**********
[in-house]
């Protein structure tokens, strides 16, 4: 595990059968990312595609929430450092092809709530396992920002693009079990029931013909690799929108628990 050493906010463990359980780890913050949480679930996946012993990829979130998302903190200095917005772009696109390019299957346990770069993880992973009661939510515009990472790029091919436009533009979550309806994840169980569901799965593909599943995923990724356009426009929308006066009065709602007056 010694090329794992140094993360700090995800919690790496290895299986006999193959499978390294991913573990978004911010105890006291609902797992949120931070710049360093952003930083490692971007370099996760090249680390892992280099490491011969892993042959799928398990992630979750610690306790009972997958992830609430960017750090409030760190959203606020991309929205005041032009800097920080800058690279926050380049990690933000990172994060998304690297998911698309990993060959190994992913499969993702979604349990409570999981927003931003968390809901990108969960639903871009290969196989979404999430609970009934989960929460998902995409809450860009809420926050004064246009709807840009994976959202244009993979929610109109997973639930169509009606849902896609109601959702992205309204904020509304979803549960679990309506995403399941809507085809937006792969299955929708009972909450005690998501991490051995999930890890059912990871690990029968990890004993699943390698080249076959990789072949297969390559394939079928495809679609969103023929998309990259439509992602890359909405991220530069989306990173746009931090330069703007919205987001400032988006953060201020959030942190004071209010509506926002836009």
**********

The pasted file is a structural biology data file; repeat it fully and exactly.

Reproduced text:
[in-house]
């Protein structure tokens, strides 16, 4: 595990059968990312595609929430450092092809709530396992920002693009079990029931013909690799929108628990 050493906010463990359980780890913050949480679930996946012993990829979130998302903190200095917005772009696109390019299957346990770069993880992973009661939510515009990472790029091919436009533009979550309806994840169980569901799965593909599943995923990724356009426009929308006066009065709602007056 010694090329794992140094993360700090995800919690790496290895299986006999193959499978390294991913573990978004911010105890006291609902797992949120931070710049360093952003930083490692971007370099996760090249680390892992280099490491011969892993042959799928398990992630979750610690306790009972997958992830609430960017750090409030760190959203606020991309929205005041032009800097920080800058690279926050380049990690933000990172994060998304690297998911698309990993060959190994992913499969993702979604349990409570999981927003931003968390809901990108969960639903871009290969196989979404999430609970009934989960929460998902995409809450860009809420926050004064246009709807840009994976959202244009993979929610109109997973639930169509009606849902896609109601959702992205309204904020509304979803549960679990309506995403399941809507085809937006792969299955929708009972909450005690998501991490051995999930890890059912990871690990029968990890004993699943390698080249076959990789072949297969390559394939079928495809679609969103023929998309990259439509992602890359909405991220530069989306990173746009931090330069703007919205987001400032988006953060201020959030942190004071209010509506926002836009």